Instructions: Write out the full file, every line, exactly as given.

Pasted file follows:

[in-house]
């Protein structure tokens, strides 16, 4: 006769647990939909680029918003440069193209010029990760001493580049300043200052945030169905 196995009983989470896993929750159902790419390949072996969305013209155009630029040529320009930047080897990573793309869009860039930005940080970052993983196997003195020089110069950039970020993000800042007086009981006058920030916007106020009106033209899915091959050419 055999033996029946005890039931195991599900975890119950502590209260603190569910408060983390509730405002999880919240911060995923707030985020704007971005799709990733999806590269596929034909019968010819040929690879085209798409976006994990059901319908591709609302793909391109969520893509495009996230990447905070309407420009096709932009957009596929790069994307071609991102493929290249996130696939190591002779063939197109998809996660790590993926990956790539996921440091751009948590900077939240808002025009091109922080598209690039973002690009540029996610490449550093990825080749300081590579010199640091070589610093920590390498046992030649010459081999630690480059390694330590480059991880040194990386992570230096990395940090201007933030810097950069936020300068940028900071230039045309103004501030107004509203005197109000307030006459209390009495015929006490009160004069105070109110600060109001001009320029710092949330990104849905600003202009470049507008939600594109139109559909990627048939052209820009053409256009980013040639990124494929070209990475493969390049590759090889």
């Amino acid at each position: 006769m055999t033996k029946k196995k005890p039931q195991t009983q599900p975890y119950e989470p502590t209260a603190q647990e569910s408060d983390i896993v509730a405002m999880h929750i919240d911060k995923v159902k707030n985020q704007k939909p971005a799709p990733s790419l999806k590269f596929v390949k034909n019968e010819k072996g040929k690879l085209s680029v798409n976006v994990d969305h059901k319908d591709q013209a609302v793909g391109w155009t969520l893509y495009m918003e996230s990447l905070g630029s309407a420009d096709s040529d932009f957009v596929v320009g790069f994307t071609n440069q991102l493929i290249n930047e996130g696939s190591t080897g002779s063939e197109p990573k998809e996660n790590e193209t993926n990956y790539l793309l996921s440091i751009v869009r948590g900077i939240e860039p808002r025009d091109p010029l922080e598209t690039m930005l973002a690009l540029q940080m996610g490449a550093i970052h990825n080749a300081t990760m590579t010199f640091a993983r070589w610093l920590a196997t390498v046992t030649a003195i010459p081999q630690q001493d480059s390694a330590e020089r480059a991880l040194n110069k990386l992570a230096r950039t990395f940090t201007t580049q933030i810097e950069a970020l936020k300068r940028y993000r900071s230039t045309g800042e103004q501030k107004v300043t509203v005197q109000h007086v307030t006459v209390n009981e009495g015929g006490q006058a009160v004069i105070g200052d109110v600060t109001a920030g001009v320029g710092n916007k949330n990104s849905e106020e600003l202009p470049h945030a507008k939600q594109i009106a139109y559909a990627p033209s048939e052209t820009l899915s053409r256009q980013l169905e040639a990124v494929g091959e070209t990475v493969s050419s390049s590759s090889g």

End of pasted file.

[in-house]
């Protein structure tokens, strides 16, 4: 006769647990939909680029918003440069193209010029990760001493580049300043200052945030169905 196995009983989470896993929750159902790419390949072996969305013209155009630029040529320009930047080897990573793309869009860039930005940080970052993983196997003195020089110069950039970020993000800042007086009981006058920030916007106020009106033209899915091959050419 055999033996029946005890039931195991599900975890119950502590209260603190569910408060983390509730405002999880919240911060995923707030985020704007971005799709990733999806590269596929034909019968010819040929690879085209798409976006994990059901319908591709609302793909391109969520893509495009996230990447905070309407420009096709932009957009596929790069994307071609991102493929290249996130696939190591002779063939197109998809996660790590993926990956790539996921440091751009948590900077939240808002025009091109922080598209690039973002690009540029996610490449550093990825080749300081590579010199640091070589610093920590390498046992030649010459081999630690480059390694330590480059991880040194990386992570230096990395940090201007933030810097950069936020300068940028900071230039045309103004501030107004509203005197109000307030006459209390009495015929006490009160004069105070109110600060109001001009320029710092949330990104849905600003202009470049507008939600594109139109559909990627048939052209820009053409256009980013040639990124494929070209990475493969390049590759090889």
């Amino acid at each position: 006769m055999t033996k029946k196995k005890p039931q195991t009983q599900p975890y119950e989470p502590t209260a603190q647990e569910s408060d983390i896993v509730a405002m999880h929750i919240d911060k995923v159902k707030n985020q704007k939909p971005a799709p990733s790419l999806k590269f596929v390949k034909n019968e010819k072996g040929k690879l085209s680029v798409n976006v994990d969305h059901k319908d591709q013209a609302v793909g391109w155009t969520l893509y495009m918003e996230s990447l905070g630029s309407a420009d096709s040529d932009f957009v596929v320009g790069f994307t071609n440069q991102l493929i290249n930047e996130g696939s190591t080897g002779s063939e197109p990573k998809e996660n790590e193209t993926n990956y790539l793309l996921s440091i751009v869009r948590g900077i939240e860039p808002r025009d091109p010029l922080e598209t690039m930005l973002a690009l540029q940080m996610g490449a550093i970052h990825n080749a300081t990760m590579t010199f640091a993983r070589w610093l920590a196997t390498v046992t030649a003195i010459p081999q630690q001493d480059s390694a330590e020089r480059a991880l040194n110069k990386l992570a230096r950039t990395f940090t201007t580049q933030i810097e950069a970020l936020k300068r940028y993000r900071s230039t045309g800042e103004q501030k107004v300043t509203v005197q109000h007086v307030t006459v209390n009981e009495g015929g006490q006058a009160v004069i105070g200052d109110v600060t109001a920030g001009v320029g710092n916007k949330n990104s849905e106020e600003l202009p470049h945030a507008k939600q594109i009106a139109y559909a990627p033209s048939e052209t820009l899915s053409r256009q980013l169905e040639a990124v494929g091959e070209t990475v493969s050419s390049s590759s090889g």